Retired pediatrician, past Clinic president Roseberry dies

Dr. Roseberry was a founding member of Longstreet Clinic

It is with sadness that Longstreet Clinic announces the passing of retired pediatrician Everett Roseberry, M.D. He was 79.

Everett Roseberry, MD

Dr. Roseberry practiced pediatric medicine for more than 40 years, arriving in Gainesville in 1978. After serving as chief resident at Egleston/Emory University, he joined Harvey Newman, M.D., Larry Morris, M.D., and Buddy Langston, M.D., at Northeast Georgia Pediatric Group. In 1995, that group was one of the original practices that merged to form Longstreet Clinic. Dr. Roseberry treated thousands of young patients across Northeast Georgia and practiced at Longstreet Clinic Pediatrics offices in Gainesville and Baldwin until his retirement in 2018. He also served as president of Longstreet Clinic from 2004 to 2006.

Dr. Eugene Cindea, who practiced alongside Dr. Roseberry for more than two decades, spoke to AccessWDUN about his friend and colleague.

“Everett thought that it was his responsibility – and our responsibility as pediatricians – to give the best medical care to every child,” Dr. Cindea said. (Listen to the full segment, which originally aired on April 13, 2021, here.)

“Everett believed that he had a gift from God and that gift from God was his ability to be a pediatrician,” Dr. Cindea added. “He felt so strongly that it wasn’t a gift to him, it was a gift to share.”

At the time of his retirement in August 2018, Dr. Roseberry reflected on his career and decision to become a pediatrician.

“I think the success of the original four was thanks to taking really good care of people and practicing good medicine in the process,” he said then. “I’m fortunate to practice with really good physicians and to have really good support staff who believe in how we practice medicine.

Dr. Roseberry added that when he was deciding the type of medicine he wanted to practice, he was drawn to opportunities to take care of patients over a long period of time, instead of the more problem-based or episodic encounters found in specialties such as surgery.

“I still have people who stop me out in the community to tell me about their kids,” he recalled. “One person told me that I had seen her, her mother and her grandmother, and that Dr. Langston had seen her great grandmother. It’s humbling and tremendously gratifying to be trusted over that long period of time.”

Roseberry gravitated toward pediatrics because of the “blank slate” children present, and the ability to have a profound impact. “Kids get sick quickly and get well quickly,” he said. “If you do the appropriate thing at the time, you can save a lifetime.”

And children crying never seemed to bother Dr. Roseberry as much when he knew he was doing his best to help them. “I knew how I loved my kids and I knew if they were sick, I’d want someone to care for them like I did,” he added.

Those who knew him and worked with him spoke of common themes – his compassion, his heart and his faith. Charlene Hall, who retired in 2019, first worked as Dr. Roseberry’s nurse when she joined the Clinic in 1989, eventually taking the role as the practice’s vaccine coordinator. She didn’t just work with Dr. Roseberry; he treated her children and even a few of her grandchildren.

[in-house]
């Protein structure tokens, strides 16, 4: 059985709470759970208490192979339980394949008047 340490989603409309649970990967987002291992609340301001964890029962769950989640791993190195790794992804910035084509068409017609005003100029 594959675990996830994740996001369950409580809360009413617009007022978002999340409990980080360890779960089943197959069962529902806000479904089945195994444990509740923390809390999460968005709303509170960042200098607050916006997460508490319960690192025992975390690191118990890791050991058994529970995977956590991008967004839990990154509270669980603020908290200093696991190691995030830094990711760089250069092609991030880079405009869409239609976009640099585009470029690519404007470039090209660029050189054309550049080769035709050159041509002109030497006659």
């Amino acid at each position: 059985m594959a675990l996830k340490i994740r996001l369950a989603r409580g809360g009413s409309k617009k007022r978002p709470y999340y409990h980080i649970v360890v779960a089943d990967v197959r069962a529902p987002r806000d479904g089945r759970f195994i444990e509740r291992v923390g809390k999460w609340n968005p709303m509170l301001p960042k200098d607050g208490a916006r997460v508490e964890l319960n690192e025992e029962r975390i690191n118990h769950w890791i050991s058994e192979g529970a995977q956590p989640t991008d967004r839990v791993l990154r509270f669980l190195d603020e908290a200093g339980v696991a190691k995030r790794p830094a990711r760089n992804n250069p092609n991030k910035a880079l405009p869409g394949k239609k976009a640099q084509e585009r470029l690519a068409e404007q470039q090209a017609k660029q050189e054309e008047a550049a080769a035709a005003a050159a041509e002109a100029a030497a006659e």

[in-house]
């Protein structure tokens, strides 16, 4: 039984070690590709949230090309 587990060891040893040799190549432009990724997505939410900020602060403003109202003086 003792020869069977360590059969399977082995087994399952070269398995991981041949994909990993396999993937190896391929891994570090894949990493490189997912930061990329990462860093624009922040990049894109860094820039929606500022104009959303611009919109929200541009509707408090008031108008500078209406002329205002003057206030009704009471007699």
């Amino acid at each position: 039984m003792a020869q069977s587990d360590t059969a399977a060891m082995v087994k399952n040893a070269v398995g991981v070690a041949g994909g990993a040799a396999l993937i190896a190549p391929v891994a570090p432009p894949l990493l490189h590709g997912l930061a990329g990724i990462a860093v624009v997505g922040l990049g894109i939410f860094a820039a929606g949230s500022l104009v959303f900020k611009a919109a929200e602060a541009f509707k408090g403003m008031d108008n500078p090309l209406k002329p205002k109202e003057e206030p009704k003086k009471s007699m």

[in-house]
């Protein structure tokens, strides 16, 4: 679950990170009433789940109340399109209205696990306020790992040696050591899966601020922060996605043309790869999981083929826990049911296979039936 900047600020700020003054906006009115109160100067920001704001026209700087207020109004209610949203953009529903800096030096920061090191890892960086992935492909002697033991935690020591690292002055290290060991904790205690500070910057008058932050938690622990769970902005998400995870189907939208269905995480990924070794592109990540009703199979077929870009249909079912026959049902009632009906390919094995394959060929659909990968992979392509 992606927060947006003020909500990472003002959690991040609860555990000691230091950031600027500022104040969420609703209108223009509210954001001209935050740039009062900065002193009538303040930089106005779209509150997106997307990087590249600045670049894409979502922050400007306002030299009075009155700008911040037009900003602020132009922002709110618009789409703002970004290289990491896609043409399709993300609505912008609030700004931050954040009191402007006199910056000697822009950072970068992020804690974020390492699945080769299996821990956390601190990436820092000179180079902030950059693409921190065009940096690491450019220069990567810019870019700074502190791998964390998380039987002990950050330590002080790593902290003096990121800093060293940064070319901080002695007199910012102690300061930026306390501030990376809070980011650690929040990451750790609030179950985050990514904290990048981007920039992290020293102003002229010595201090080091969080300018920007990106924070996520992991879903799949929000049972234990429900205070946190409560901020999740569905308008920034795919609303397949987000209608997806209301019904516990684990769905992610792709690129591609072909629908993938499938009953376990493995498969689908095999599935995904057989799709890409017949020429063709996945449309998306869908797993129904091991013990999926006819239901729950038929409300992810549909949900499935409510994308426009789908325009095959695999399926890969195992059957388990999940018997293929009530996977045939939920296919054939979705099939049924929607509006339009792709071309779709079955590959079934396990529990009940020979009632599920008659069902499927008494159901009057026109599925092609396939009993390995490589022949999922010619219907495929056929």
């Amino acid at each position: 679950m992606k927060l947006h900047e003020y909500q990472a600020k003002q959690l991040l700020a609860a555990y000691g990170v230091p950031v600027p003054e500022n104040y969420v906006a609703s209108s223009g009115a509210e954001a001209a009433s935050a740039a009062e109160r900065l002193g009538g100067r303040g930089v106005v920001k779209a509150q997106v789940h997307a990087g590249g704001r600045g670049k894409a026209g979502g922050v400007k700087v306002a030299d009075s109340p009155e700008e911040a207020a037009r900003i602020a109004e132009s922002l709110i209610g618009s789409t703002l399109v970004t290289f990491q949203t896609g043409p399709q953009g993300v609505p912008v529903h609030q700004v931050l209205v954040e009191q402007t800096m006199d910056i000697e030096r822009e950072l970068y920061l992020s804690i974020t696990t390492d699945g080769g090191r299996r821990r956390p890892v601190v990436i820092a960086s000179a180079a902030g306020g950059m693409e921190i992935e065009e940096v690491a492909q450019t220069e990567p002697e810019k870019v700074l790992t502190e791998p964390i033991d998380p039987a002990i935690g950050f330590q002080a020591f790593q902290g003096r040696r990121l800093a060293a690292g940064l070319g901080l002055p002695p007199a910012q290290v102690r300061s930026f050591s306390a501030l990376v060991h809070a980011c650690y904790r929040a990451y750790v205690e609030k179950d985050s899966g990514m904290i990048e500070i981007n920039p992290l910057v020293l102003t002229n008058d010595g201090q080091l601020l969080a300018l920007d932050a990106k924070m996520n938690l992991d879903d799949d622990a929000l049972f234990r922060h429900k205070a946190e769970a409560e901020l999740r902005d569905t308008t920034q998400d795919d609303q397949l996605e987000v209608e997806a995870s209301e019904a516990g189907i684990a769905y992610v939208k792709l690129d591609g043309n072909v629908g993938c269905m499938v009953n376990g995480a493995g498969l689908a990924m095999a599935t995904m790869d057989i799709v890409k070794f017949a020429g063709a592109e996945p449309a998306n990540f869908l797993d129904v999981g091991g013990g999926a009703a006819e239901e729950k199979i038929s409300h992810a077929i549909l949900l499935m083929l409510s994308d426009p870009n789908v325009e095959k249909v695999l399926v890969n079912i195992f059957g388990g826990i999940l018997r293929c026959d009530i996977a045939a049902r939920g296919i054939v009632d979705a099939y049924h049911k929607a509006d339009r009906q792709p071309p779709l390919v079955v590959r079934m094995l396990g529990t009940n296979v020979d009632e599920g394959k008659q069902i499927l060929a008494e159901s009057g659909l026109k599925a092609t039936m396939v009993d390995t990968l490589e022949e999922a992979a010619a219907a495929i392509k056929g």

“He cares a lot for his patients, and took care of them as well as their parents,” she said in 2018. “He took time with them and tried to put them at ease if they were scared.”

Pam Patterson, practice administrator for Longstreet Clinic Pediatrics, started working with Dr. Roseberry the same year he began practicing – 1978.

“He was a leader – not only with his fellow providers, but he also was president of the Clinic. He had a vision for the future of what we need to do for the kids in our community,” Patterson said. In addition to Gainesville and Baldwin, Longstreet Pediatrics now has offices in Braselton, Buford and Oakwood.

Jean Boyd, a longtime nurse at the Clinic who also retired in 2019, said that in addition to his heart and his compassion, those in the office would miss his expertise when he stepped away. “This department will miss his gray hair and gray beard knowledge. Our providers still go to him if they encounter something they’ve never seen before,” she said at the time.

Patterson remembered how he spent time with newer providers, telling them about the practice’s history and reiterating why it’s important to have a heart for children in this role. “That it’s a calling, not just a job,” she said.

It’s a calling that Roseberry reflected on with humility and reverence.

“You can look back and see God’s guiding hand over your life,” Dr. Roseberry said as he retired. “When I was not knowledgeable enough, he made me so.”

He recalled cases where there seemed no clear answer, when all seemed lost, and yet healing or grace became present in those moments.

“At times, medicine can’t always fix things, so you can point the person to a source of strength and encouragement,” he said. “The Bible promises that God will not forsake us, and as your beard gets grayer, you will find that is truer.”

It is a promise that Roseberry understood personally, having endured the loss of a son, Chris, a U.S. Marine Corps veteran, in 2013. He referenced 2 Corinthians 1: 3-5, verses that speak of the comfort that God provides in times of trouble, so that we may in turn comfort others.

Praise be to the God and Father of our Lord Jesus Christ, the Father of compassion and the God of all comfort, who comforts us in all our troubles, so that we can comfort those in any trouble with the comfort we ourselves receive from God. For just as we share abundantly in the sufferings of Christ, so also our comfort abounds through Christ.

Longstreet Clinic sends our condolences to Dr. Roseberry’s wife Lin, his children and grandchildren. To read his full obituary, click here.

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